The Middle to Late Devonian lower Genesee Group of New York has been the focus of sedimentologic, stratigraphic, and paleoecologic studies for over 150 years. Documentation of fluvial discharge events in this succession supports the growing realization that mudstone sedimentation in shelf seas is much more dynamic than commonly appreciated. Although this process has been observed on modern shelves, so far only few examples have been reported from ancient shelf strata. Integrated sedimentologic, sequence stratigraphic, and geochemical data suggest that organic-rich mudstones of the Geneseo Formation were strongly influenced by fluvial-discharge events that carried fine-grained clastics and phytodetritus as turbulent flows from river-mouth regions onto the shelf. These discharge events appear to occur most abundantly during initial flooding at parasequence boundaries, a depositional context that resulted in increased coastal erosion processes and enhanced continental runoff.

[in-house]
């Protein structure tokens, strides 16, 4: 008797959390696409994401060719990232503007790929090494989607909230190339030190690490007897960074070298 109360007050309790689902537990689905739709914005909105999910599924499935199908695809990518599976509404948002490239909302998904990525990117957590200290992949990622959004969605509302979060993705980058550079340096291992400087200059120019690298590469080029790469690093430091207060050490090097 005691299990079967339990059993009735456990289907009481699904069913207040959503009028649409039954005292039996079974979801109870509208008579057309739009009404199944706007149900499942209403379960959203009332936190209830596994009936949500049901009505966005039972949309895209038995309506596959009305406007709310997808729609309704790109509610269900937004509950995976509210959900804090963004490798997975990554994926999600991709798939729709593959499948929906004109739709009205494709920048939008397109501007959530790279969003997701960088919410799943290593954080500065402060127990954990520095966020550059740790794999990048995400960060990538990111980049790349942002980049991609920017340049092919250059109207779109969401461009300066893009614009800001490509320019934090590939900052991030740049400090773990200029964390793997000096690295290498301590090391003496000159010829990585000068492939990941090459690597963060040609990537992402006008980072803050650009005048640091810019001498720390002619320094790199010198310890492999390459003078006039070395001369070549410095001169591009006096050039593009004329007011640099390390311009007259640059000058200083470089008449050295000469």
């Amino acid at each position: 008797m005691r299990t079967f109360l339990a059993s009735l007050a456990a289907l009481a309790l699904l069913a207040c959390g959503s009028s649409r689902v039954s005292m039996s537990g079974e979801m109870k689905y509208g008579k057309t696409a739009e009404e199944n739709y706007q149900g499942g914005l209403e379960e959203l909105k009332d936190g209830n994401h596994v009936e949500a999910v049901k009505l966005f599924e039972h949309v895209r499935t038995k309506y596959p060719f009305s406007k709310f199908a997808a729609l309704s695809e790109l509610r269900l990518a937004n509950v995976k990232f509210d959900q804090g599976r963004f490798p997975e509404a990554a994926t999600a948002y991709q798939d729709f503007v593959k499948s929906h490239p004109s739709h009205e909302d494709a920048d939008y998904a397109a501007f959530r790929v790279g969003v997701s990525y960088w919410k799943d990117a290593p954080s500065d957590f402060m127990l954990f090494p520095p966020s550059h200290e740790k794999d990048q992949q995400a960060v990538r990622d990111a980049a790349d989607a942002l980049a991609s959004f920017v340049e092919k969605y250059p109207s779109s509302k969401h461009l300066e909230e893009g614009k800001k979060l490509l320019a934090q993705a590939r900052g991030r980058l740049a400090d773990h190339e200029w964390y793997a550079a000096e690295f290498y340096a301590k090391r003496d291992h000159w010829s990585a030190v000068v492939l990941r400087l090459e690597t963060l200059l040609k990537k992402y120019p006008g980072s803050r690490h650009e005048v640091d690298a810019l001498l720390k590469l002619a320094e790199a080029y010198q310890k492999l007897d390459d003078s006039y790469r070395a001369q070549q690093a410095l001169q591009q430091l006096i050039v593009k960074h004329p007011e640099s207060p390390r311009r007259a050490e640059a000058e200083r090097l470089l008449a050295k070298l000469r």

In this study we explore the potential relationships between flooding events and depositional processes that govern the transport and deposition of organic-rich, fine-grained clastics in shelfal settings. In addition, we document how stable carbon isotopes and X-ray fluorescence analyses allow chemical fingerprinting of fluvial input events in an ostensibly monotonous succession of organic-rich mudstones. Isotopically, the organic material within hyperpycnal layers shows a dominantly terrestrial signature (δ13Corg = –26.5‰) and contrasts strongly with the dominant marine signature (δ13Corg = –30‰) of the Geneseo organic-rich succession. The less negativeδ13Corg values of hyperpycnal layers (organic-lean, gray silty mudstones) are associated with elevated Zr/Al, Ti/Al, and Si/Al ratios, decreased FeT/Al, and lower trace-metal concentrations. Intervening intervals of organic-rich, sparsely to weakly bioturbated, pyritic and banded black mudstones show more negativeδ13Corg values, and are associated with decreased Zr/Al, Ti/Al, and Si/Al ratios, increased FeT/Al, and trace-metal enrichment. Recognizing wave-aided hyperpycnal input hundreds of kilometers away from the paleoshoreline suggests that deposition of basinal organic-rich mudstones occurred within storm-wave base and preservation of organic-matter richness is dominantly controlled by dilution.

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